Guns, drugs, and La Barbie: Why America is responsible for Mexican drug cartels –


This is one of the best stories I’ve read recently on the drug war. The month or so I spent in the US this summer, it was THE most frequent question I heard. Whether I travel to India, Japan, or Europe, it’s the question I get most frequently. “What about the violence? What’s up with the drug wars there?” Here’s some insight.

Last year our kids participated in a Model United Nations conference. The goal was to generate new ideas from young people, thinking outside the box, on how to end the violence. They worked so hard, they put their minds to it, but it’s complex. It defies un-unified resolution, I feel. And it definitely demands global attention and resources; one country can not stop this alone.If you are interested in the culture that has arisen around the drug trafficking, you might be interested to read an earlier blog I wrote, on Jesús Malverde.An amazing blog, to me, is the Blog del Narco. Obviously written by, or contributed to by, people with insider information. It has been taken down and started again in recent weeks, but is currently back up. It’s in Spanish.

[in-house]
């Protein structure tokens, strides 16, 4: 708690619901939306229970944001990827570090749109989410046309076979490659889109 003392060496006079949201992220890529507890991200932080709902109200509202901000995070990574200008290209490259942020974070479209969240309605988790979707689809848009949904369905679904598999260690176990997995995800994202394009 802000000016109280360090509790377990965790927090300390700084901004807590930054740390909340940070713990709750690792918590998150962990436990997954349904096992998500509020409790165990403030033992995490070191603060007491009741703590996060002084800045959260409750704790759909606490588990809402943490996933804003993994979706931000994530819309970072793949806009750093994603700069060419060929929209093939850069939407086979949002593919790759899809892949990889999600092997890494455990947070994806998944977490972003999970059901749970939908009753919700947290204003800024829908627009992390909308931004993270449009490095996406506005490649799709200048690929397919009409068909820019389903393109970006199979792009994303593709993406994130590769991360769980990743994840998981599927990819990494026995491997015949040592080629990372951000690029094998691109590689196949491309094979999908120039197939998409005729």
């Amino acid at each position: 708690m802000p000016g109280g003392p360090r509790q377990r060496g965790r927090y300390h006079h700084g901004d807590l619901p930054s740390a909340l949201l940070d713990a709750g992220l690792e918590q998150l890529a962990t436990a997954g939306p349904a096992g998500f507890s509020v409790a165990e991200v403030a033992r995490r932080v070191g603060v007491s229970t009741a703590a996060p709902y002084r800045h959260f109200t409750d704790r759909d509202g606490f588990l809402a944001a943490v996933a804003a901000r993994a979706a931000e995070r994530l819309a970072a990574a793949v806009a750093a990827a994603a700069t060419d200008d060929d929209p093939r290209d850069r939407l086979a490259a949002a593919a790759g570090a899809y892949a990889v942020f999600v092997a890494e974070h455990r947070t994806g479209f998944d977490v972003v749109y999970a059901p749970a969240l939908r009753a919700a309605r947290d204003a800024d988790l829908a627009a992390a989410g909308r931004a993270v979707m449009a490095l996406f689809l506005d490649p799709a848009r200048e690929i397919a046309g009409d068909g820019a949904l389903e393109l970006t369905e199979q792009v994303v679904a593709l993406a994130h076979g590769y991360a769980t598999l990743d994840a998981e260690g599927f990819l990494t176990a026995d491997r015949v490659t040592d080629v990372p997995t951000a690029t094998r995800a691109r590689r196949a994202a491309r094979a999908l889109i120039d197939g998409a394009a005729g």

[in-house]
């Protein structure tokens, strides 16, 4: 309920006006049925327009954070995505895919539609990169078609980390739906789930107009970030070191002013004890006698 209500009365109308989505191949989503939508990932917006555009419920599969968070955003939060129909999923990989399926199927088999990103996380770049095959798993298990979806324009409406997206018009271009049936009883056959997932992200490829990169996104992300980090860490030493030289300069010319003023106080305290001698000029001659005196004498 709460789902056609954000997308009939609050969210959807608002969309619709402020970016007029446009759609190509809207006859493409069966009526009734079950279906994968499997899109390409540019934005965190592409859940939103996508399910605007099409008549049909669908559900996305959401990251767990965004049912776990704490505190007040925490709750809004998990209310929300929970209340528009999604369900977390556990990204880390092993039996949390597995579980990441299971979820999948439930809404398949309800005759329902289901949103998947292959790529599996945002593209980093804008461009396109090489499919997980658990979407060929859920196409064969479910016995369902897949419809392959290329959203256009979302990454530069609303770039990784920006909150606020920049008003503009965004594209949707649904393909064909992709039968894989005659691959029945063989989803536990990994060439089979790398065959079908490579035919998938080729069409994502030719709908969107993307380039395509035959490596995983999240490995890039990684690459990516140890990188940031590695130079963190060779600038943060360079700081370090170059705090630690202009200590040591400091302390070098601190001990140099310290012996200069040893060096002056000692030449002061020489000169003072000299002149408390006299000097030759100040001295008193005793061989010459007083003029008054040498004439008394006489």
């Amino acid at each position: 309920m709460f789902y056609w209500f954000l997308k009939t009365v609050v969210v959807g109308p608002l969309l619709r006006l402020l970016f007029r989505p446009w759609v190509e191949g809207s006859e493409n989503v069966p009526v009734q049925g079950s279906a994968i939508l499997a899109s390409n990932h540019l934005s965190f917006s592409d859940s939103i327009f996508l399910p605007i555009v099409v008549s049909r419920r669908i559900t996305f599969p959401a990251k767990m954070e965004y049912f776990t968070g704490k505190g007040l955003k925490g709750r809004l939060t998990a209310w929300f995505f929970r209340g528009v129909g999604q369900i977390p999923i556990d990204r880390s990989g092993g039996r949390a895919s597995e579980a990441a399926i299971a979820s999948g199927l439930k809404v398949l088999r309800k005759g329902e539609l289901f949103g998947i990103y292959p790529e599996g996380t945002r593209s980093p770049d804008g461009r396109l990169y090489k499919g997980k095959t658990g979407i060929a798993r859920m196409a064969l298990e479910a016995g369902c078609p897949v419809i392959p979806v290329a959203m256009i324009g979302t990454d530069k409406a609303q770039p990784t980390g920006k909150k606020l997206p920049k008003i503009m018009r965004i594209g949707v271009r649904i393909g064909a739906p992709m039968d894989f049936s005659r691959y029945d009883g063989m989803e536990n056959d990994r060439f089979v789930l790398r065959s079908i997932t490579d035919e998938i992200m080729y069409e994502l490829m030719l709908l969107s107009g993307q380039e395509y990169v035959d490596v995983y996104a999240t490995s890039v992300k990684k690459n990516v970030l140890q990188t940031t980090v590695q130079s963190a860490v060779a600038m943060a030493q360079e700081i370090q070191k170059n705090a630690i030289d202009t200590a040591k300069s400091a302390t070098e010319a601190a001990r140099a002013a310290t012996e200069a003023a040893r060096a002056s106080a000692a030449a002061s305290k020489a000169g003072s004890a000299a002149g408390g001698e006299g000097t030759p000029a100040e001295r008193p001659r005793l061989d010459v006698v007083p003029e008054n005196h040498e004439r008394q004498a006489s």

A graphic of some of the trafficking routes and major players can also be viewed online.

May our world gain in wisdom, equity, and peace, starting with each of us and how we treat others in our lives. And may our friend Enrique rest in peace. He was a very good man.


About Dianne Hofner Saphiere

There are loads of talented people in this gorgeous world of ours. We all have a unique contribution to make, and if we collaborate, I am confident we have all the pieces we need to solve any problem we face. I have been an intercultural organizational effectiveness consultant since 1979, working primarily with for-profit multinational corporations. I lived and worked in Japan in the late 70s through the 80s, and currently live in and work from México, where with a wonderful partner we've raised a bicultural, global-minded son. I have worked with organizations and people from over 100 nations in my career. What's your story?

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